COVID-19 lockdown a pause in Himachal’s exotic vegetable success story

Demand for produce plummets, forcing most farmers to throw away the crop or feed it to cattle  

By Rajeev Khanna
Published: Tuesday 28 April 2020
Source: Wallpaper

The success story scripted by farmers of exotic vegetables in Himachal Pradesh is facing a disruption due to the novel coronavirus disease (COVID-19) lockdown. The demand for the produce has plummeted, forcing most farmers to throw away the crops or feed them to cattle.

“We are thinking of handing over our produce to local gurdwaras. That way, they can be fed to the poor at least,” said Manoj Verma, a farmer from Solan district.

Till a few months ago, vegetables such broccoli, red and yellow capsicum, lettuce and red radish were being sold at high prices in the metros. Cut to present, many farmers are giving away all their produce to vegetable vendors asking them to let people take them for free.

 “The produce is highly dependent on the travel and tourism industry. They are served in five-star hotels and other high-end eating joints. The lockdown has sounded the death knell for hotel and tourism industry for at least the next few months. The markets for the produce, too, have crashed,” added Verma.

He said he fears a cascading impact in the coming months.

Ashwani Verma, involved in the business of erecting polyhouses where a major chunk of exotic vegetables are produced, said, “People like us are also badly hit. We have been unable to execute the pending work because we haven’t been able to procure raw material. The local labour is idle at home.”

Farmers pointed at declining demand for these vegetables at the local level because “people haven’t yet developed a taste for them”.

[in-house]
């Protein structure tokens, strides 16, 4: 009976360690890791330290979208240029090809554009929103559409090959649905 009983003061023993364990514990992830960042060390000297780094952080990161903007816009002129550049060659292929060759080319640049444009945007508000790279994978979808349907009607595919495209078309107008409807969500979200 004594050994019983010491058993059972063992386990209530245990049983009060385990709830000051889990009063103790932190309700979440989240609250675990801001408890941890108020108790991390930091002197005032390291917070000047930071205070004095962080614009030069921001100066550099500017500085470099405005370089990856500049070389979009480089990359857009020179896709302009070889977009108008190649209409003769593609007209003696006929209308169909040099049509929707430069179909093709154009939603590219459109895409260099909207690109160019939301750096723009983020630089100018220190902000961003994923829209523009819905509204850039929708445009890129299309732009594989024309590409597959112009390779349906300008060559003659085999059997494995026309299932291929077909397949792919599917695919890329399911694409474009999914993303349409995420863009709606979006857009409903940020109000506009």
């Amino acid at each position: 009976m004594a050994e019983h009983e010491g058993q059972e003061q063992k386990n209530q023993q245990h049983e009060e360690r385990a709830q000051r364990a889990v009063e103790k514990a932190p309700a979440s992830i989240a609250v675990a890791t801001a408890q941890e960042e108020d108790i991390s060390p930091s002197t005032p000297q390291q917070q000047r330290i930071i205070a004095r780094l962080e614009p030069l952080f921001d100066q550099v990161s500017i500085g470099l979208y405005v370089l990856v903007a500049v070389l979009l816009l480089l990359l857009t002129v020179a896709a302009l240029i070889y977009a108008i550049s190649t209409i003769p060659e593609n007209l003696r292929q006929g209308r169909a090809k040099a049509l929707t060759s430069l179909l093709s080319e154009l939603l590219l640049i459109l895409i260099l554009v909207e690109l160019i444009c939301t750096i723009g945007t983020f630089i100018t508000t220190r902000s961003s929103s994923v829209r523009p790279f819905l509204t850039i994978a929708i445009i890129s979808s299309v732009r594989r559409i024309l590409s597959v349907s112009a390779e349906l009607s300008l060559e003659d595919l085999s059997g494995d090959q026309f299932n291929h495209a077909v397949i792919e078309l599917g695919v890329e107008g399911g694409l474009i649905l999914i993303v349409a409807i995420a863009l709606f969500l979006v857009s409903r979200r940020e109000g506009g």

They said the local consumer preferred cauliflower over broccoli and cabbage over lettuce.

Farmers took up the production of these vegetables in districts such as Solan, Sirmour, Shimla, Mandi and Kullu. The vegetables would be transported to cities like Chandigarh and Delhi, the main markets for such produce.

Kisan Sabha leader Kuldip Tanwar said exotic vegetables still account for over five per cent of the 18 lakh metric tons of vegetables produced in Himachal Pradesh.

Most producers have their own chain of marketing.

“The Agriculture Produce Marketing Committee (APMC) and other institutions had no role to play in the marketing till now. There is a need to have a cool chain infrastructure and refrigerated vans to transport the produce. It needs to be understood that these are future crops,” he said.

Meanwhile, farmers pressed the need to for a relief package, saying the needy do not only comprise “the industrial and construction labour alone”.

“The farmers are unable to repay loans taken through Kisan credit cards. From where will they procure seeds, fertilizers and other inputs for the coming season? The government needs to come up with some key interventions to boost the confidence of the farmer,” said Verma.

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